James Edwards Marks of PsychFi and Ravensbourne’s DoubleMe HoloPortal talks reality bending and tech democratisation with LBB’s Laura Swinton
What would Aldous Huxley have made of our relationship with reality in 2018? The author may have walked through the doors of perception with his experiments with mescaline in 1953, but today technologies such as mixed and virtual reality have the potential alter – just as profoundly – our understanding of self and the world around us.
In an unpretentious room to the side of the cavernous reception hall at Ravensbourne College in London, a team of pioneers, researchers, students and creatives are playing with developing reality-bending technology, experimenting with multidisciplinary teams to explore just where it might take us.
The DoubleMe HoloPortal and LoopSpace research centre was set up by James Edwards Marks, a new media arts pioneer who describes himself as a ‘tech tinkerer’.
Over the past two years the team has been working with students from different courses across the famous media college. Fashion students have collaborated with computer science students to create a mixed reality fashion show. Animation students have learned how to design 3D models of characters in real time that they can interact with on platforms like HoloLens – bringing the possibility of a real life Roger Rabbit scenario ever closer (coincidentally, one of the animation lecturers who collaborated with James’ team to design this course did, in fact, work on Roger Rabbit).
“There was some research that came out last year that showed young people didn’t want more technology from the university, they wanted the university to be better with technology,” says James of the rationale of setting up the lab. While the traditional approach to education in the UK is fairly siloed, the centre allows students to break out of their preconceived boxes – and be better prepared for a future where nothing is defined.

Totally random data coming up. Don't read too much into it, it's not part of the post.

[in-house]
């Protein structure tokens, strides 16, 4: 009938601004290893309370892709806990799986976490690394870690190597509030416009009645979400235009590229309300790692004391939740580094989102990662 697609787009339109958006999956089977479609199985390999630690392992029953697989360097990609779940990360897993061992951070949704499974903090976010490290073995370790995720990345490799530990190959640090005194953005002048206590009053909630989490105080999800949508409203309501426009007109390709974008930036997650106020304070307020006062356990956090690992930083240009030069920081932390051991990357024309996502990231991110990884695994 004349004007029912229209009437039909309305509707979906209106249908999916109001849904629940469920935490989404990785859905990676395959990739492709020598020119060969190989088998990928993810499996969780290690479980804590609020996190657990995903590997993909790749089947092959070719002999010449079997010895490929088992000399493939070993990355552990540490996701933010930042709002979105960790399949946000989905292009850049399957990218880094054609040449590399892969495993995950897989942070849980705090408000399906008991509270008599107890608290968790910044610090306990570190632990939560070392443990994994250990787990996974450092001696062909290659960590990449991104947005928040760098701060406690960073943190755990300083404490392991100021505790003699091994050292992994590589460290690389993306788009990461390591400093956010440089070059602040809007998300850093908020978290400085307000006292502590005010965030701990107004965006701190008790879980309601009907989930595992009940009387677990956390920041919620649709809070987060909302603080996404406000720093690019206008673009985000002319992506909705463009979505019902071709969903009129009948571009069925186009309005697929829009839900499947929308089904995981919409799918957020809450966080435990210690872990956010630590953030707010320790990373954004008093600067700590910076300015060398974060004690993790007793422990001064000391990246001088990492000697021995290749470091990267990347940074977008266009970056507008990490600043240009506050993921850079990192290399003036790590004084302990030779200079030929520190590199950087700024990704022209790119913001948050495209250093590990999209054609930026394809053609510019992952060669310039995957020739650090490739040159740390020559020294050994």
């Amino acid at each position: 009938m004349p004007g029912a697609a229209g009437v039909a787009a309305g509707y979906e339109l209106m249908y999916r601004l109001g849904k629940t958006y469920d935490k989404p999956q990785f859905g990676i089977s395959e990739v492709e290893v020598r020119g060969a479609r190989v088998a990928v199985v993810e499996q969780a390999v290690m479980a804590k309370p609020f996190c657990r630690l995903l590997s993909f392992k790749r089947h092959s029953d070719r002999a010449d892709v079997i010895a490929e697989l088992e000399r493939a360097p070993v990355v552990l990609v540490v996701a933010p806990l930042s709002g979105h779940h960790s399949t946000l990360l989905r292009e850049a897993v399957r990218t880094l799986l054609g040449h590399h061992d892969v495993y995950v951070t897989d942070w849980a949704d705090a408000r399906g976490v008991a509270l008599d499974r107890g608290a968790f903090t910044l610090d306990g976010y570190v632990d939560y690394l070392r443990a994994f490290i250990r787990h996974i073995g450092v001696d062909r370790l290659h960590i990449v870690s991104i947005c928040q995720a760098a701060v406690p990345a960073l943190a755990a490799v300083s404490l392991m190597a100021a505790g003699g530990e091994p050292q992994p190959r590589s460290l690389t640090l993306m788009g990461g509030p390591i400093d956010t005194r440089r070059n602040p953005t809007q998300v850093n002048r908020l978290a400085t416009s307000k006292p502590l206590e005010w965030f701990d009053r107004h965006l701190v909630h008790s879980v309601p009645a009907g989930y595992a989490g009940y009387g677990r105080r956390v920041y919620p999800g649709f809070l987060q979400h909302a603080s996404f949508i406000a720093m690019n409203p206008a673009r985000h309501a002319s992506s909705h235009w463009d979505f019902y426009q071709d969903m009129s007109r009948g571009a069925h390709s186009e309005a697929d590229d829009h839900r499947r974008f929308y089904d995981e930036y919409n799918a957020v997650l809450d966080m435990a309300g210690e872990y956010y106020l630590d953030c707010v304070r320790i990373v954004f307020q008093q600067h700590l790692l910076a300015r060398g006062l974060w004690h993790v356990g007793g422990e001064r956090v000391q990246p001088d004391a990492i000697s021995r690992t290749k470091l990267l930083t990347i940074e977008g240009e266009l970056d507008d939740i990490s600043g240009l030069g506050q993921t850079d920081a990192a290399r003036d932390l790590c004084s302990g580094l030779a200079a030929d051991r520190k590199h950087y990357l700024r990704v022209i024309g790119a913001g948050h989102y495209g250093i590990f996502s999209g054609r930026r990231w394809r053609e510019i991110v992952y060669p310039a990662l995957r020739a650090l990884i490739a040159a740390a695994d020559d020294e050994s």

“Half the skills that are taught to kids aren’t going to be relevant, and it’s also about mindset. That’s why we wanted to create the mixed reality experience playground,” says James. “You look at this thing and maybe it’s a mash up for everything, so maybe you have a more open approach where the skills are different and no single conception of what you’re going to be. But that’s driven by government and it’s driven by parents and it’s driven by the conditioning of where you think you’re going.”
It’s not just about the kids though. One recent convert is Robert Watts, renowned producer, who worked on movies like Indiana Jones, the aforementioned Roger Rabbit and Star Wars. While Robert made films about animated characters interacting with the real world and holographic space princesses, he is now able to experience these ideas up close.
Another project that shows that the technology truly does transcend age is a touching experience made to bring a grandfather together with his ill grandson.
More broadly, James is part of a growing ‘cyberdelic’ movement – a lofi, DIY culture that embraces the trippy aspects of A-,V- and M-R. Between DoubleMe and James’ own venture PsychFi, he collaborates with like minded techno-psychonauts, like the teams at Squire Studios and Dirty Urchin.
“What we’re doing is changing someone’s subconscious reality and if I turned up with this 400 years ago, they’d have said, ‘you’re some kind of wizardy witch, you’ve given me a drug’. They wouldn’t be able to understand this was an object or device in front of their eyes,” he says.
On the day that I visit – coincidentally in the middle of the thunderstorm that ripped apart London’s 2018 heatwave and a massive evangelical conference at the nearby O2 stadium – I get to experience #HackThePlanet, a VR celebration of tech-fuelled psychedelia inspired by the movie Hackers. Wearing a rumble pack, I float through a hallucinogenic computer mainframe. When the experience was first released, it was distributed on Google cardboard and described as ‘a group cyberdelic trip’.
In fact, the democratisation and easy distribution of VR and MR tech is a really important issue for James, who is as inspired by the DIY ethos of the ‘90s rave scene as he is by advances in technology. He is motivated by the potential of these technologies to bring people together and to enhance and evolve artist’s relationship with their creativity – though he is also concerned about the potential for those in power to exploit the tech to manipulate people. That’s why putting it in the hands of the people and showing that creating experiences or tools doesn’t have to be prohibitively expensive or exclusive is a big part of what he does.
“If something can give you goosebumps and it’s just a 2D piece of content, then when it’s in your own space and environment, that is going to subliminally going to leave a different kind of impact. That has positive consequences but it also has manipulative consequences,” he says.
That’s why when James talks about a VR experience made for £100 for a horror festival or £500 for a psychedelia festival, he’s not (unlike most people we interview) complaining about budget – he’s demonstrating just how available and accessible the technology can be.
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